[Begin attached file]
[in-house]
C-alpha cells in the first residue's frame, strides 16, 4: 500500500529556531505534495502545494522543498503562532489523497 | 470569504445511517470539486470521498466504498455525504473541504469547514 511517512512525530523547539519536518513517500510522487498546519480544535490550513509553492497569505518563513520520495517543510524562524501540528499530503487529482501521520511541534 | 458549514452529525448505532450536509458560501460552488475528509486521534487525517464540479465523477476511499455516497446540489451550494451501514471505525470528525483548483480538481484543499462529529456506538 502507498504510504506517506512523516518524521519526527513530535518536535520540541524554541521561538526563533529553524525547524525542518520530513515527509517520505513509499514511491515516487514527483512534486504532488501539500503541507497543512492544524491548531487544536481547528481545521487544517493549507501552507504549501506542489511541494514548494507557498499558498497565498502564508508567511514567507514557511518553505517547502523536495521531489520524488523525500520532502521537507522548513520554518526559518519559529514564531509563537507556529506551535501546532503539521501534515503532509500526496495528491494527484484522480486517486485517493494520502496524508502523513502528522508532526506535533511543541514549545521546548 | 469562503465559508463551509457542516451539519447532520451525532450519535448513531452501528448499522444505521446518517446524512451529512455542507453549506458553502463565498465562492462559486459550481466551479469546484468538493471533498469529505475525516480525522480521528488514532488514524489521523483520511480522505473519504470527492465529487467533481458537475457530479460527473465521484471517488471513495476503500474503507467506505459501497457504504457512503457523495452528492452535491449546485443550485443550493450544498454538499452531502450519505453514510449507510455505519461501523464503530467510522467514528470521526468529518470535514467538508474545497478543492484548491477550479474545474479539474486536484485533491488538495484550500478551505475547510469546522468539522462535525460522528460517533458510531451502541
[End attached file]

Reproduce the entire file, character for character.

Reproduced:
[in-house]
C-alpha cells in the first residue's frame, strides 16, 4: 500500500529556531505534495502545494522543498503562532489523497 | 470569504445511517470539486470521498466504498455525504473541504469547514 511517512512525530523547539519536518513517500510522487498546519480544535490550513509553492497569505518563513520520495517543510524562524501540528499530503487529482501521520511541534 | 458549514452529525448505532450536509458560501460552488475528509486521534487525517464540479465523477476511499455516497446540489451550494451501514471505525470528525483548483480538481484543499462529529456506538 502507498504510504506517506512523516518524521519526527513530535518536535520540541524554541521561538526563533529553524525547524525542518520530513515527509517520505513509499514511491515516487514527483512534486504532488501539500503541507497543512492544524491548531487544536481547528481545521487544517493549507501552507504549501506542489511541494514548494507557498499558498497565498502564508508567511514567507514557511518553505517547502523536495521531489520524488523525500520532502521537507522548513520554518526559518519559529514564531509563537507556529506551535501546532503539521501534515503532509500526496495528491494527484484522480486517486485517493494520502496524508502523513502528522508532526506535533511543541514549545521546548 | 469562503465559508463551509457542516451539519447532520451525532450519535448513531452501528448499522444505521446518517446524512451529512455542507453549506458553502463565498465562492462559486459550481466551479469546484468538493471533498469529505475525516480525522480521528488514532488514524489521523483520511480522505473519504470527492465529487467533481458537475457530479460527473465521484471517488471513495476503500474503507467506505459501497457504504457512503457523495452528492452535491449546485443550485443550493450544498454538499452531502450519505453514510449507510455505519461501523464503530467510522467514528470521526468529518470535514467538508474545497478543492484548491477550479474545474479539474486536484485533491488538495484550500478551505475547510469546522468539522462535525460522528460517533458510531451502541